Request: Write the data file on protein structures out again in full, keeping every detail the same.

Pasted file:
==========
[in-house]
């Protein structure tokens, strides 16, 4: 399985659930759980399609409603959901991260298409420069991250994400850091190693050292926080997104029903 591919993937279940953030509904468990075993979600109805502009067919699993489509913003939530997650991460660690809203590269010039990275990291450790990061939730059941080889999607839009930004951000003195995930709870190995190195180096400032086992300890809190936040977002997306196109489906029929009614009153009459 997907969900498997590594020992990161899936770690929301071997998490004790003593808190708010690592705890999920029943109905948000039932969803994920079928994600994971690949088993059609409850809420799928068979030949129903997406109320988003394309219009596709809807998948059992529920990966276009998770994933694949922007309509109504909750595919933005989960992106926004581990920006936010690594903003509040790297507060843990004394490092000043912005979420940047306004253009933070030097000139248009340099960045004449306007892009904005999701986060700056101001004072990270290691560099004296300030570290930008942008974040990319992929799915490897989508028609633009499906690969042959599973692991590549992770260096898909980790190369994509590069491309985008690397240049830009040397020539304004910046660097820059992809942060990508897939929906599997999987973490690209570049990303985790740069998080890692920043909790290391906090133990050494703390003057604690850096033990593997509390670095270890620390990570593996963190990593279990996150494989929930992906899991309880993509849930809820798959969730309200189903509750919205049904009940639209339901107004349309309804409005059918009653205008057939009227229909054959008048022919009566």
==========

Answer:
[in-house]
């Protein structure tokens, strides 16, 4: 399985659930759980399609409603959901991260298409420069991250994400850091190693050292926080997104029903 591919993937279940953030509904468990075993979600109805502009067919699993489509913003939530997650991460660690809203590269010039990275990291450790990061939730059941080889999607839009930004951000003195995930709870190995190195180096400032086992300890809190936040977002997306196109489906029929009614009153009459 997907969900498997590594020992990161899936770690929301071997998490004790003593808190708010690592705890999920029943109905948000039932969803994920079928994600994971690949088993059609409850809420799928068979030949129903997406109320988003394309219009596709809807998948059992529920990966276009998770994933694949922007309509109504909750595919933005989960992106926004581990920006936010690594903003509040790297507060843990004394490092000043912005979420940047306004253009933070030097000139248009340099960045004449306007892009904005999701986060700056101001004072990270290691560099004296300030570290930008942008974040990319992929799915490897989508028609633009499906690969042959599973692991590549992770260096898909980790190369994509590069491309985008690397240049830009040397020539304004910046660097820059992809942060990508897939929906599997999987973490690209570049990303985790740069998080890692920043909790290391906090133990050494703390003057604690850096033990593997509390670095270890620390990570593996963190990593279990996150494989929930992906899991309880993509849930809820798959969730309200189903509750919205049904009940639209339901107004349309309804409005059918009653205008057939009227229909054959008048022919009566």